Tuesday, 5 October 2010

Our Town

In the fifteen years or so that I have subscribed to the Sydney Theatre Company only once have I arrived at the theatre to find a performance had been cancelled. Otherwise performances have proceeded and done so promptly or at the least within minutes of the scheduled time.

Tonight a performance was delayed by half an hour for circumstances beyond 'our' control, according to the announcement. Who 'our' is was not explained. What happened? Had a performer been delayed in traffic? Or thrown a hissy fit and refused to perform? Or...hope springs eternal...been caught 'in flagrante delicto'? Well, we never found out because the 'circumstances' were never revealed.

For years now I have seen American movies in which a High School has been said to be performing Thornton Wilder's 'Our Town'. I had begun to wonder whether this play was not real but simply a device to denote a play in the same way that American movies use the telephone prefix 555 so as not to inadvertantly advertise an actual telephone number to the world in general.

So it was with interest that I came to the Sydney Theatre Company's production of 'Our Town'. I must not have been alone in my interest as amongst the audience tonight were the famous wife of an even more famous Prime Minister, the state's controversial Director of Public Prosecutions and a number of other lumineries.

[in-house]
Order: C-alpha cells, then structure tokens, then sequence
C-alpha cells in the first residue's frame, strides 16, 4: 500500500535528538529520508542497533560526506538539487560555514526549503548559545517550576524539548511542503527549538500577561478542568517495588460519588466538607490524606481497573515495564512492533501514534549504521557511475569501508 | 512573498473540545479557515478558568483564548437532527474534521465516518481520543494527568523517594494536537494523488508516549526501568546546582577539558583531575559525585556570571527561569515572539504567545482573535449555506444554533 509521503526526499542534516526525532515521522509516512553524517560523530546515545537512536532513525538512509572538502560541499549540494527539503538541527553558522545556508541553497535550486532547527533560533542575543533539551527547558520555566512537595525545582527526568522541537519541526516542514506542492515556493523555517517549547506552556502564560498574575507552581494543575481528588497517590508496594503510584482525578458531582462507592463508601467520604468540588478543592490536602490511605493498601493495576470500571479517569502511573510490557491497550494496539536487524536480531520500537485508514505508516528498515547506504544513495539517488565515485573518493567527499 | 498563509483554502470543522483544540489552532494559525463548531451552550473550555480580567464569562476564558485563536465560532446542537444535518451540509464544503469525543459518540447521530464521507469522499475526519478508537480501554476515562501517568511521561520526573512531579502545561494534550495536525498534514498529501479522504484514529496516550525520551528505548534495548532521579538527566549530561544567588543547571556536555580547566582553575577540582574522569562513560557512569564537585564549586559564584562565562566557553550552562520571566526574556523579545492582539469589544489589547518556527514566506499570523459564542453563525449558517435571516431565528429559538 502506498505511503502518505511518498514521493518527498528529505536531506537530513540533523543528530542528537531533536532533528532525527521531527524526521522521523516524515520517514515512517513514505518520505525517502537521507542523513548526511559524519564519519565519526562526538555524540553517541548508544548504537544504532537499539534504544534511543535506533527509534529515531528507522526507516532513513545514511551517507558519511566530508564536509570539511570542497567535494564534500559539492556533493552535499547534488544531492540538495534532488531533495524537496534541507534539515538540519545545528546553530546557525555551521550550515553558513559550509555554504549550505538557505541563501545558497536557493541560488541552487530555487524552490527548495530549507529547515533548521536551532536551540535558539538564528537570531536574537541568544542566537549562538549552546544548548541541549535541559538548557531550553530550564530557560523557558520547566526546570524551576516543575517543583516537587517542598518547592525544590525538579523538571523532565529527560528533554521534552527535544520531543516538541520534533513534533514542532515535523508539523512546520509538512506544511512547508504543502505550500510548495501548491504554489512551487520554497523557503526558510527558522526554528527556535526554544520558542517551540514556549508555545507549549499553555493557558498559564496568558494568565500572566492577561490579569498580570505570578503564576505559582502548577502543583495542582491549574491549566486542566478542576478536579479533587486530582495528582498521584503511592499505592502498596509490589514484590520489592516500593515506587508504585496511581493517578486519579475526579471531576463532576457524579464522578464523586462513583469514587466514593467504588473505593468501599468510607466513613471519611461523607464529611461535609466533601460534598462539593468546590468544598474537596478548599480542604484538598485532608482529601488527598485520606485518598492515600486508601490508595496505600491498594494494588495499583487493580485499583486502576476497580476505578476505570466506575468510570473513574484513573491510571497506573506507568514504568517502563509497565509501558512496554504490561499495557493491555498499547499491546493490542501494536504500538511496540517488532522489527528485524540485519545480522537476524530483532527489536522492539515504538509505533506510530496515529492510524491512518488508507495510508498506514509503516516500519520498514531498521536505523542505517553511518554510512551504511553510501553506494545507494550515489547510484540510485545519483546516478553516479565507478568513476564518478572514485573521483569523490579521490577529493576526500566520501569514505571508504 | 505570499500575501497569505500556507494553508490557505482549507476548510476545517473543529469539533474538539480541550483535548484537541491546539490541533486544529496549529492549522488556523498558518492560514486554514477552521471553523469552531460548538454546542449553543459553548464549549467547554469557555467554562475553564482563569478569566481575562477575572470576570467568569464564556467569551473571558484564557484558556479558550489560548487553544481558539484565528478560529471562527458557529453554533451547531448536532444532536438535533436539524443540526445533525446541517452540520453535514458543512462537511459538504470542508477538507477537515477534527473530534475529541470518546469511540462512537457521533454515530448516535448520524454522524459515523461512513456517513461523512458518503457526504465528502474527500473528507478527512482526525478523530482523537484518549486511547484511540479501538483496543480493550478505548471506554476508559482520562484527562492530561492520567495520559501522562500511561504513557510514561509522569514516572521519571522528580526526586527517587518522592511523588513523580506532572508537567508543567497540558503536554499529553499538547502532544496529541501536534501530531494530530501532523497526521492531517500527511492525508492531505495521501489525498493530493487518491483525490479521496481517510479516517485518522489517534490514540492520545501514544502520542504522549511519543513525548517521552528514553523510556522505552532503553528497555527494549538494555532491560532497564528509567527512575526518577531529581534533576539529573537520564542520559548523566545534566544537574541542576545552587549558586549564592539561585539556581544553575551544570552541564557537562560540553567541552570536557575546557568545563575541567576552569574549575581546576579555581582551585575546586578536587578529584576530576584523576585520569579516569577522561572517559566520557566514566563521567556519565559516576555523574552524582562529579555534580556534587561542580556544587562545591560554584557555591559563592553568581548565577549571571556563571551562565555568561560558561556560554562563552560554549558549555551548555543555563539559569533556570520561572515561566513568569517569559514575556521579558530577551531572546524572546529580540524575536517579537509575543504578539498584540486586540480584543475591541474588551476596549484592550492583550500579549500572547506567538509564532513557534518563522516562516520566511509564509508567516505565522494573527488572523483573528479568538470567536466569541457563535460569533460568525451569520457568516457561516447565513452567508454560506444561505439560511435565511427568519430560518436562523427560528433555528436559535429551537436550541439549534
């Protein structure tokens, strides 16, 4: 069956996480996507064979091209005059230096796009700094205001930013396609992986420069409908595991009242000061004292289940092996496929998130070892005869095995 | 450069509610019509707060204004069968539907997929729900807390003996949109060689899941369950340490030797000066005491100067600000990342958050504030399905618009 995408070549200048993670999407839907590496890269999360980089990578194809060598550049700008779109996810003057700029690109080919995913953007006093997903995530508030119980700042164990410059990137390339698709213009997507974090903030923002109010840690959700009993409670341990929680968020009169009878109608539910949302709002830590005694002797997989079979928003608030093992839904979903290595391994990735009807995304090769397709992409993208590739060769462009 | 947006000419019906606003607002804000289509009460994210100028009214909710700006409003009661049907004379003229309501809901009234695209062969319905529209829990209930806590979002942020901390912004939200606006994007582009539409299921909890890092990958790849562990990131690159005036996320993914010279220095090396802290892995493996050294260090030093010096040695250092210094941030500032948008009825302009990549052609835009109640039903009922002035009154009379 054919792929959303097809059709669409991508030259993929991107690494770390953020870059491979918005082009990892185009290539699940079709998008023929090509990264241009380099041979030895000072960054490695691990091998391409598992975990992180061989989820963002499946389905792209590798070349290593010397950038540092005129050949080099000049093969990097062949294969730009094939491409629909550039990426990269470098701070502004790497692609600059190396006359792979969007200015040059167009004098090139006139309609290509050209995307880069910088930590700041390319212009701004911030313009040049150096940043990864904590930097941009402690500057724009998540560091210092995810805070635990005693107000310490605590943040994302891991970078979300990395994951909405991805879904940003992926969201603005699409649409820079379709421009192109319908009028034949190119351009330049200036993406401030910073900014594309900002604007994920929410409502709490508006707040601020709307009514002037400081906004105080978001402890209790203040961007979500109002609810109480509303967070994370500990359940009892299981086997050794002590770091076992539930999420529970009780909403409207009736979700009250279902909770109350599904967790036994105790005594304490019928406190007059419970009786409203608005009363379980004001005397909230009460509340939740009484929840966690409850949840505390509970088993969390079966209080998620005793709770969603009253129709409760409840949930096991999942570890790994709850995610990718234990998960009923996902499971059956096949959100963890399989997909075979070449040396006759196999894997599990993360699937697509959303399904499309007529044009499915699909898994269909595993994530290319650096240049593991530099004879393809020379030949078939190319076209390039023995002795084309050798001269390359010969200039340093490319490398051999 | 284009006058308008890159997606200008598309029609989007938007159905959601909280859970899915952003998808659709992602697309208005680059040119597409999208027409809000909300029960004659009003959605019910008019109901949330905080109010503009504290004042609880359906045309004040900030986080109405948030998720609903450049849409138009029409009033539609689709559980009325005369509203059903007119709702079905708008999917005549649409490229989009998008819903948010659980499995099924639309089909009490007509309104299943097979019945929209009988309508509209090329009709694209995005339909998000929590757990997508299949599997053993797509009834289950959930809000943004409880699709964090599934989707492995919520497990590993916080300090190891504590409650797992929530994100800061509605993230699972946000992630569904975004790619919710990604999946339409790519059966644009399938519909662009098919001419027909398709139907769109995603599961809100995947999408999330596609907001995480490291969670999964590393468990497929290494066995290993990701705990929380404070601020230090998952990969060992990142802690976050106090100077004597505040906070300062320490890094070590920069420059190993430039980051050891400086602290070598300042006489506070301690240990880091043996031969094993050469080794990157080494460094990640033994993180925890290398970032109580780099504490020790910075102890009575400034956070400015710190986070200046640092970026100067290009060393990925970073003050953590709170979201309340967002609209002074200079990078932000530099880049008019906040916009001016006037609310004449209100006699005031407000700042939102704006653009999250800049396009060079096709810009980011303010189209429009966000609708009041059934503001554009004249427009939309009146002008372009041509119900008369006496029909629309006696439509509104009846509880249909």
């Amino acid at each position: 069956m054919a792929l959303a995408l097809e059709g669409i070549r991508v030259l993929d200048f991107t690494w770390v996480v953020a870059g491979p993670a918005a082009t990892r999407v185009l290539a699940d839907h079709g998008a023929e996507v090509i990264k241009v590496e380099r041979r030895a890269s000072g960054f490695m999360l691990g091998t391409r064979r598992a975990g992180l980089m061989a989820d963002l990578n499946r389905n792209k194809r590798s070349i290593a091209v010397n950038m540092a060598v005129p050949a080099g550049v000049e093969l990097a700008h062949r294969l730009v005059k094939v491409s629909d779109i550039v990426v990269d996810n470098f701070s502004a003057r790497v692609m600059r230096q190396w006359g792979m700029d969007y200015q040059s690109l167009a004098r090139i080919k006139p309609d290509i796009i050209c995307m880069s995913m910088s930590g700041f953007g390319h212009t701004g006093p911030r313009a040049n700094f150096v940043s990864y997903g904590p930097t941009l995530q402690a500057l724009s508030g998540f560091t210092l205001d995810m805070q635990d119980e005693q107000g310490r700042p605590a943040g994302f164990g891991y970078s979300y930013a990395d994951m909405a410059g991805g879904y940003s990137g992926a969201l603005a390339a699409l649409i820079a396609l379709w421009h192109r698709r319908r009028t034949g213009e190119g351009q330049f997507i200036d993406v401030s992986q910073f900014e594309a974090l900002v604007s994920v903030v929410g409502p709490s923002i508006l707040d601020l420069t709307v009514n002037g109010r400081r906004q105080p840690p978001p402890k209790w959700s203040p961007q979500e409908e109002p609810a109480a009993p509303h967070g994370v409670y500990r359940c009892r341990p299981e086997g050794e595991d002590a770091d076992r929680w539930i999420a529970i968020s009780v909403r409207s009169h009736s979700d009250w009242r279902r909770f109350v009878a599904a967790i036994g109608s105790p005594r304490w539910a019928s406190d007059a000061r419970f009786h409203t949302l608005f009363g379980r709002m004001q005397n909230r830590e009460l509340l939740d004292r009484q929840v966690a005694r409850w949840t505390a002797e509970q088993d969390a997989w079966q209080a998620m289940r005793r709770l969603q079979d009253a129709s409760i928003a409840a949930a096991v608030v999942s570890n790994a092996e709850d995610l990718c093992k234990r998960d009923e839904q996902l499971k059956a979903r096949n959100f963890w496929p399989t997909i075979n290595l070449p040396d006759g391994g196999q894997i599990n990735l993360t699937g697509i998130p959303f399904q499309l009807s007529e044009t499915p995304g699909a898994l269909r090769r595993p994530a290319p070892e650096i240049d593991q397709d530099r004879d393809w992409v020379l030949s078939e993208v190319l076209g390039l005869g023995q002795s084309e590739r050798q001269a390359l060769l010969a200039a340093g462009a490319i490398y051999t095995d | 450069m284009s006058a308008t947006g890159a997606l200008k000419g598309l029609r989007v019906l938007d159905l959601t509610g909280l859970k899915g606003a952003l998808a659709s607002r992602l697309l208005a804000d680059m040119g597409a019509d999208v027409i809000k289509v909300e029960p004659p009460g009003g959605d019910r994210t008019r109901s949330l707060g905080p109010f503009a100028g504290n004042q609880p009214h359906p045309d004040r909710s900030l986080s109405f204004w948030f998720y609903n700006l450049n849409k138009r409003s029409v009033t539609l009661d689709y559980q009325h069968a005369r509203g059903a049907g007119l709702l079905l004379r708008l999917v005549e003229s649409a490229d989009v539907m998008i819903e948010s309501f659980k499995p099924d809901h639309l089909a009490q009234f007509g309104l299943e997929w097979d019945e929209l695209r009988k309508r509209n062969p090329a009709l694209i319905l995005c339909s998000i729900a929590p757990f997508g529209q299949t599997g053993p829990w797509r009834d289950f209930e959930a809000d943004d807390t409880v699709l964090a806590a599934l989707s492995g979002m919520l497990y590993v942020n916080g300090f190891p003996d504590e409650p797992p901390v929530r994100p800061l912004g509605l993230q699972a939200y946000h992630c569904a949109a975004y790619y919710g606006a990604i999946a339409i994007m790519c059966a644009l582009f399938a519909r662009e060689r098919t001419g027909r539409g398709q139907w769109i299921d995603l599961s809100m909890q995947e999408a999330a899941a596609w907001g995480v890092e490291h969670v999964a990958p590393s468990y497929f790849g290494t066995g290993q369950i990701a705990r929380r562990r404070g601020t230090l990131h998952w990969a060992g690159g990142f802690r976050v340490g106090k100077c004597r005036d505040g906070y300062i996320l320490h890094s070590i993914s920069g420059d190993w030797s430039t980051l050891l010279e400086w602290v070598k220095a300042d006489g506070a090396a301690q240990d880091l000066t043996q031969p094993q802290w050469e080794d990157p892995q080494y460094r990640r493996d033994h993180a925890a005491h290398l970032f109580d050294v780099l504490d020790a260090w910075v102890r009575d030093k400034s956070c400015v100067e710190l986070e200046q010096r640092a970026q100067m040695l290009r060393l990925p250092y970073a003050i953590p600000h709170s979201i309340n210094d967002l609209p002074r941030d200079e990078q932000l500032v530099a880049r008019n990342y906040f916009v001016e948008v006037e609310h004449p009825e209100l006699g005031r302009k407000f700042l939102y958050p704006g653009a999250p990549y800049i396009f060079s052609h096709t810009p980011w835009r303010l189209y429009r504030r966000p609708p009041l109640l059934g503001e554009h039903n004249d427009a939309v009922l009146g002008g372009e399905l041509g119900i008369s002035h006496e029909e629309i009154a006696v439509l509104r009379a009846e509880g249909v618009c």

'Our Town' is a play in three acts, set in the early years of the 20th century in a small fictional regional town, Grover's Corners, a sort of every town where life is simple, familiar and unthreatening. The first act introduces the town and it's folk, the second act covers love and marriage and the final act moves to death and regret. It is easy to see why this play would be a favourite of schools if only because the staging is so simple. No set to speak of, with the actors miming the objects that they use.

It took me a while to settle into this style and once I did I found the first act interesting and amusing. The second act was very amusing but the final act - 'the message act' - I found fairly dour. Basically the message seemed to be 'enjoy life whilst you can'.

The most impressive aspect of this production was the beautiful use and timing of sound effects. It reminded me of my pre-teen days when my parents took me to see several radio plays performed and I marvelled at how the sounds I had always assumed to be real were actually created.

1 comment:

  1. Our Town is considered a classic of American theater, I believe. Most of us had to read it in high school, and, as you observed, many schools actually perform it. I think part of the appeal of the play is the small town America feel that it evokes, something that has pretty much faded into myth.